I sent a tweet out today that simply said:" I believe that writers are direct descendants of Job." Not sure why. Well...actually I do. I was reading a Chronicle of Higher Learning piece on college student writing and the internet. At the same time, I was listening to the NY Times Book Review podcast. The guest was bestselling author, James Irving who said that it often takes close to a year between the time that he gets the idea (usually the last line) for a new book and when he writes the first sentence. What patience!?!!?!? It made me think of my own process and how impatient and unforgiving of myself I can be at times.
Job is a historical figure who I think about quite a bit. Every time I read his story, I get something else out of it which I can then apply to my own life. He is widely known as one of the most patient men to ever walk the face of the earth. He also endured longsuffering and affliction in defense of what he believed in. He lost everything yet stood firm on the promise that his latter days would be greater (well...he had a "moment" but he was still human!). The story of Job always causes me to reflect on my life as an "artist".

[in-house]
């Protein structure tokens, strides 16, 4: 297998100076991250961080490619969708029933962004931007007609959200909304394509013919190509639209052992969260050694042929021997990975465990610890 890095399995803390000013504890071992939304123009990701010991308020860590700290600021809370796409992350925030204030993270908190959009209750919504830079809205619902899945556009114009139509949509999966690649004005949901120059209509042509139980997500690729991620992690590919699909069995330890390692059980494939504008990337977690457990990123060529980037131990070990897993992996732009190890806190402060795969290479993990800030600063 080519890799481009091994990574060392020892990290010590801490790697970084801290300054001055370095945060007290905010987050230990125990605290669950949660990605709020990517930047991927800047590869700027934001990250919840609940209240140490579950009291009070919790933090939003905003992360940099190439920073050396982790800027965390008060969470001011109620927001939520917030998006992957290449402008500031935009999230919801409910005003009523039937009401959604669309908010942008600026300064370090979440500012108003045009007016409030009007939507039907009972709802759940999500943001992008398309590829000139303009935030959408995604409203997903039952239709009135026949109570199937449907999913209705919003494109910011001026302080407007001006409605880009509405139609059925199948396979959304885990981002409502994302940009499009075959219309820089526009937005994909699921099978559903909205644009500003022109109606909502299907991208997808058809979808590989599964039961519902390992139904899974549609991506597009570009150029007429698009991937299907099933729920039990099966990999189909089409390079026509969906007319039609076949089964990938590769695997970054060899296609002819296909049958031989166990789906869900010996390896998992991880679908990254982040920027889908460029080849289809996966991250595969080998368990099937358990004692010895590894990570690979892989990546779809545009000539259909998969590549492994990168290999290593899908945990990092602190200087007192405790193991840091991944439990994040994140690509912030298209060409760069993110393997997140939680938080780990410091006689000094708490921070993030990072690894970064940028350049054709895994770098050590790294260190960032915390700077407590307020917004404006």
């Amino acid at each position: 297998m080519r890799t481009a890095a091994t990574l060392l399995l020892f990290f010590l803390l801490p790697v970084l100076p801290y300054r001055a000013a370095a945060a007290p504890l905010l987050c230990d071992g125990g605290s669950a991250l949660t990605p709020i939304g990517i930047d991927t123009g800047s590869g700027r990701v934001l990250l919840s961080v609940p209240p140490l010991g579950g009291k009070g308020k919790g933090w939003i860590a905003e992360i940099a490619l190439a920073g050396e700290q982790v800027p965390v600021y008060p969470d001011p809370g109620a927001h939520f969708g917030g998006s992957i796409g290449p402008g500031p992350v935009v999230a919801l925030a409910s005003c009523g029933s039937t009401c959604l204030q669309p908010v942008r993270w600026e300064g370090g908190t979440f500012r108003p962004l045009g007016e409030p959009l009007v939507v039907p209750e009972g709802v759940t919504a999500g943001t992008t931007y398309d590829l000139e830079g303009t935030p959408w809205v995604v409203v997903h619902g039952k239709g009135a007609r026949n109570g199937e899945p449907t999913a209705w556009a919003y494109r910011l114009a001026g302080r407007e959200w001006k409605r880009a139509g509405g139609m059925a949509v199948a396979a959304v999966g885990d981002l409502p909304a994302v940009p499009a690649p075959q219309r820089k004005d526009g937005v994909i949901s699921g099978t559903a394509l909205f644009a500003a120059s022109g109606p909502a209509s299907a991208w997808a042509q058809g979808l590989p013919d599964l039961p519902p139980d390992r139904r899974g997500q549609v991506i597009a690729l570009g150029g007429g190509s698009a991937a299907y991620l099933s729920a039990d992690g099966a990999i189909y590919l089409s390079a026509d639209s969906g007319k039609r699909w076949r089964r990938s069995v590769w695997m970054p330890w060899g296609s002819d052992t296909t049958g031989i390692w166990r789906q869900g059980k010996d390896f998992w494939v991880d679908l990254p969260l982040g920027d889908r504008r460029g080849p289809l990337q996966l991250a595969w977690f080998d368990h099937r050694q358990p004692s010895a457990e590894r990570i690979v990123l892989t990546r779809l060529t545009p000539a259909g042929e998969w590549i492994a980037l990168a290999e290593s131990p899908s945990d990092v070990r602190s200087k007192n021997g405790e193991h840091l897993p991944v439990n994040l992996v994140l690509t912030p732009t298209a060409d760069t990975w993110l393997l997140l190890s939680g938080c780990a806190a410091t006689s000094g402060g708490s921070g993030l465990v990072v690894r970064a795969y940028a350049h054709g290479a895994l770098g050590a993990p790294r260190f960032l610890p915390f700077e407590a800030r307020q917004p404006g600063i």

I am always striving to get better, do more...and the journey gets lonely. Although I know loads of artists and people in general who are going through what I am going through...it never feels like that in the low moments. In these moments, I feel like I am at the bottom of a well...screaming at the top of my lungs...every once and awhile someone will pass and stick their head down to see where the sound is coming from...but they don't see me but instead see their own reflection in the water...not realizing that there is a woman down in there...somewhere.
BUT then I think of Job...he lost his family, his wealth, his health...everything...yet still he was faithful and God blessed him tremendously in the end. I ask myself, "Can you go on knowing that this desert moment that you are experiencing may go on for quite some time?" I rest on the thought and come to the same conclusion that my spiritual forefather came to in his prayer to God: "I know that you can do all things; no plan of yours can be thwarted."